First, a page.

For example, only a few years ago, rights holders complained that pirated works using BitTorrent platforms accounted for 50 percent of internet traffic in the U.S. Now, that traffic has dropped to the single digits with Netflix and Youtube replacing piracy with legal distribution. In fact, Netflix and YouTube represent over 50 percent of prime time viewing traffic, respectively.

The numbers don’t lie: in the effort to grow the legal online ecosystem and fight infringement, the DMCA is working.

Myth #3: The DMCA is bad for creators and diminishes the value of creativity.

Fact: Creative industries, both traditional and emerging, have greatly benefitted from the growth of legal online platforms that lower barriers to entry and increase access to global audiences.

The idea that creators are losing out in the digital age is especially troubling, given the wealth of data and examples that we have to prove that just the opposite is true. The worldwide entertainment industry has flourished with these technological advancements, demonstrating staggering growth from $449 billion in 1998 to $745 billion in 2010. Music, movies, television, and books all saw increased production, even during an economic recession. The internet under the DMCA has not threatened the entertainment industry’s survival; it has enhanced its growth and fueled new forms of cultural expression.

Success isn’t just found in the big numbers and industry growth, either. Creators now have access to global markets at the touch of their fingertips, drastically lowering barriers to entry for artists and creators and allowing a more diverse creative landscape than ever before. Millions of small and independent artists use online platforms to allow public access to their songs, photos, novels, and more. For example, Amazon’s self-publishing book service Kindle Direct Publishing allows authors to format and sell their work in e-book format and retain as much as 70 percent of the revenues. Flickr Marketplace is a photo-licensing program for Flickr users to partner with photo agencies, editors, bloggers, and other creative minds seeking original content. Platforms like IndiFlix allow consumers to stream a diverse library of independently produced movies, bringing lesser-known works to new audiences. And Justin Bieber isn’t the only star to break out on the internet: artists like Lindsey Stirling have found success through the transformative power of today’s online markets.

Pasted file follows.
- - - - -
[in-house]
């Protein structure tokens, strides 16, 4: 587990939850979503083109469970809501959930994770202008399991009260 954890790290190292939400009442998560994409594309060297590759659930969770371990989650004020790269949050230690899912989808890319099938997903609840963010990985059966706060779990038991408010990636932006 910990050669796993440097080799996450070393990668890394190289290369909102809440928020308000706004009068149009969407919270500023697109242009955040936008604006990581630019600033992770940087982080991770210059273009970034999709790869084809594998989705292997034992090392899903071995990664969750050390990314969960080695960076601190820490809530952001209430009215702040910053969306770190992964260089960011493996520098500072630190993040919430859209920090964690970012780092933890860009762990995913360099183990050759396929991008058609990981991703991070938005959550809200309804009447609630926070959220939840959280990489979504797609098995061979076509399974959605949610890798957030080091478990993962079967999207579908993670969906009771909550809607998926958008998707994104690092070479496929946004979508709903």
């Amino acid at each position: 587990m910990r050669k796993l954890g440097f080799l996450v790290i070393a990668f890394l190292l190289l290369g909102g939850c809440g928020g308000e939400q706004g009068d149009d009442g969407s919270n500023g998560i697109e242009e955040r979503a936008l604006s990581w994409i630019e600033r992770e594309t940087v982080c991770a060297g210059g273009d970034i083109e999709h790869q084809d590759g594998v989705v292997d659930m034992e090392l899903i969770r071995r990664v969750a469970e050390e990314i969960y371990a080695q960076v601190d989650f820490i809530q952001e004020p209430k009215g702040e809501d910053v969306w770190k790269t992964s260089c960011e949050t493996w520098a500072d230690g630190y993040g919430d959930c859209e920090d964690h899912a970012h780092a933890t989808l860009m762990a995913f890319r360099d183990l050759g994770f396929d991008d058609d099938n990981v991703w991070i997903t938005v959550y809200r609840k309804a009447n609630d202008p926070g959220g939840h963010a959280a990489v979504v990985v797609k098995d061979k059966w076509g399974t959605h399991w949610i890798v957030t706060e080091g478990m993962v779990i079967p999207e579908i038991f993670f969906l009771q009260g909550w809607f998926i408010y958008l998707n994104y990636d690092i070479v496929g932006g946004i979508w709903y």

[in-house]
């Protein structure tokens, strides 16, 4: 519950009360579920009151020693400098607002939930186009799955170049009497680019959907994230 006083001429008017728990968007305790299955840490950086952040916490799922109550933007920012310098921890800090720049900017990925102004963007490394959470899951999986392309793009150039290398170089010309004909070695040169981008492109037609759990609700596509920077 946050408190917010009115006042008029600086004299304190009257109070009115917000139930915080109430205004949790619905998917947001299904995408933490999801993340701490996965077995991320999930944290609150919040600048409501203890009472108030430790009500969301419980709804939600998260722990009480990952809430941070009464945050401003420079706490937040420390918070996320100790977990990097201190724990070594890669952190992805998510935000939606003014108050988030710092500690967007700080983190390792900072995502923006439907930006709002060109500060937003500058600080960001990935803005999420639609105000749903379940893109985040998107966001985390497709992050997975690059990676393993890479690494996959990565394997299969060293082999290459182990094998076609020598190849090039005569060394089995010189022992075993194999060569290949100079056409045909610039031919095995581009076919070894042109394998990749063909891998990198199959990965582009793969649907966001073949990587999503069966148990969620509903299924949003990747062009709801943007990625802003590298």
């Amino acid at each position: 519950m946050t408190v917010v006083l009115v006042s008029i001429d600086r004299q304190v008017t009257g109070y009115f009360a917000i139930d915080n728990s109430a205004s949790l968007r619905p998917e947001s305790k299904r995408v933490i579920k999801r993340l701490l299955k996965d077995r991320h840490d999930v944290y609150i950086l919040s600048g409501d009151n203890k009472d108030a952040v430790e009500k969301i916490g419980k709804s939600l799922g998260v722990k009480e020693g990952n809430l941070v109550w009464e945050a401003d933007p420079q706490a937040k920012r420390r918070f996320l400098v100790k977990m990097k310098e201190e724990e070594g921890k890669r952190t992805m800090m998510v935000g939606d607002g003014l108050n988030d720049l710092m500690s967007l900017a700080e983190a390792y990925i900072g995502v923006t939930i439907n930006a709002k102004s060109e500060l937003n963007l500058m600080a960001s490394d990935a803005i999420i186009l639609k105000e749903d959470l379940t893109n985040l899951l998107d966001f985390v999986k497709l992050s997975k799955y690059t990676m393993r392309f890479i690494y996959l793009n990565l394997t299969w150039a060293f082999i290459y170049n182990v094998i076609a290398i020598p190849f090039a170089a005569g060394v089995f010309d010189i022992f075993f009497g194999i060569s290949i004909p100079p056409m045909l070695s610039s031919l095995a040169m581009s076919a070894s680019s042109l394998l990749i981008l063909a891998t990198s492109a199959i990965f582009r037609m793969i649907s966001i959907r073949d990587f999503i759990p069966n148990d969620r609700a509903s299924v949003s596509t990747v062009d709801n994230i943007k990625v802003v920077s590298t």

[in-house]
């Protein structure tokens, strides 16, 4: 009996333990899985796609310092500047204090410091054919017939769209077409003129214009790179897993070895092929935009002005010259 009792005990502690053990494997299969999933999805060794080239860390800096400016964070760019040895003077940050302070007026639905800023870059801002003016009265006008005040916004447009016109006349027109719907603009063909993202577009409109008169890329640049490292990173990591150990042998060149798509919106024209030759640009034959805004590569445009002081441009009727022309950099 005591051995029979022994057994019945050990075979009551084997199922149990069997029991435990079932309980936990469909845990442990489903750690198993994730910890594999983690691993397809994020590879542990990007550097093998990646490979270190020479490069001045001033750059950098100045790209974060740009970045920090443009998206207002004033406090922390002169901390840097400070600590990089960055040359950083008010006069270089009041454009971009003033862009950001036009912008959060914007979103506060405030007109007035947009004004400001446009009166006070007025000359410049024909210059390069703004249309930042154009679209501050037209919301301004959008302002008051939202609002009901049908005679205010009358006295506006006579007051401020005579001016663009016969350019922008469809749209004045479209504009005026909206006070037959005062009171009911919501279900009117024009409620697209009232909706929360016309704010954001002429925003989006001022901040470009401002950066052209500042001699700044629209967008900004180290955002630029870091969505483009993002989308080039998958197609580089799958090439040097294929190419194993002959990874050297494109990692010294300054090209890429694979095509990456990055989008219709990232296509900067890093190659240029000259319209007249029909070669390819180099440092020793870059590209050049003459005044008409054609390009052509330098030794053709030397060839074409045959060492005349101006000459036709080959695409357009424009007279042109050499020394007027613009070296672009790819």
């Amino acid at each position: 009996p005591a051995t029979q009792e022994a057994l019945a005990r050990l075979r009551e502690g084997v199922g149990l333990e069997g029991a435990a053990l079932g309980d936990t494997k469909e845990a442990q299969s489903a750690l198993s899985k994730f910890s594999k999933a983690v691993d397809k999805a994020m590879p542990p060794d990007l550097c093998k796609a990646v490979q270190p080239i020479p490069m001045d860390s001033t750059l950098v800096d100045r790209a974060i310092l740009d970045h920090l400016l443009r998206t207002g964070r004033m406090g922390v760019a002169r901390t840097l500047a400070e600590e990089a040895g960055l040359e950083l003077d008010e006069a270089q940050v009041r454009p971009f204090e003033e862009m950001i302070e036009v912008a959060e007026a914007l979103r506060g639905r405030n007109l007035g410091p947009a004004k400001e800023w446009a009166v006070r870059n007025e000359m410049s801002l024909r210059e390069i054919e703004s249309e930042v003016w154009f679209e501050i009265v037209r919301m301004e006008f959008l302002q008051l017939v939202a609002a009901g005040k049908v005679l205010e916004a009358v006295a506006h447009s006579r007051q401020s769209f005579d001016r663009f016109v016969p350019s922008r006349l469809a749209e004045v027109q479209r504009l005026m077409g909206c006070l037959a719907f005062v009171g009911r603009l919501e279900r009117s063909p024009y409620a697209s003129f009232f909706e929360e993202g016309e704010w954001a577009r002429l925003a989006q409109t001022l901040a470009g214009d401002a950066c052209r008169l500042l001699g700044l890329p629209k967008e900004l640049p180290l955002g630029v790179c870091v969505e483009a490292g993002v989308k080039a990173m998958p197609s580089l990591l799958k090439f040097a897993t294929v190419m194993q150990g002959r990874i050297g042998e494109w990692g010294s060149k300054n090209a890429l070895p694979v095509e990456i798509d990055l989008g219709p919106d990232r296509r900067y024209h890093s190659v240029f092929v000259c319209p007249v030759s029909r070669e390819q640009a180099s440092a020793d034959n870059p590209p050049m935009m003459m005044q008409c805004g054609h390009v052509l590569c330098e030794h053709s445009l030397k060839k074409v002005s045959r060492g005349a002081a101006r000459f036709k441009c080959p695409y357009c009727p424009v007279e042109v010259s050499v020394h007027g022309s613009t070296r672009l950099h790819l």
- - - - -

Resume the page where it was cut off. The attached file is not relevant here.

In short, thanks to the success of the DMCA, we have a more diverse and dynamic market than ever before, bringing both opportunity and value to those who harness the power of the digital age.

Myth #4: The DMCA isn’t balanced because rightsholders have to identify infringing content.

Fact: All stakeholders have responsibilities under the DMCA, and internet companies are going above and beyond those responsibilities to create a thriving ecosystem.

Service providers are required to take other steps beyond expeditious removal, including policies and procedures that further prevent abusive infringement, or they lose their legal protections.

Why do rightsholders identify the content? Because they are the only ones who can. Rightsholders know what content is theirs, who has a license for specific use, and when and how their content can be used. Online platforms don’t have that information – and requiring them to make legal judgements about the nature of a work would make them the “internet cops,” endangering all kinds of legal content that could be removedto avoid liability.

When some interest groups call for internet companies to take on more responsibility, they’re looking in the wrong place. These calls focus on changing the law to create dangerous requirements to police the internet (more on that here). These efforts aren’t about creating balance: they ultimately work against the public interest in both stopping infringement and protecting legal work online.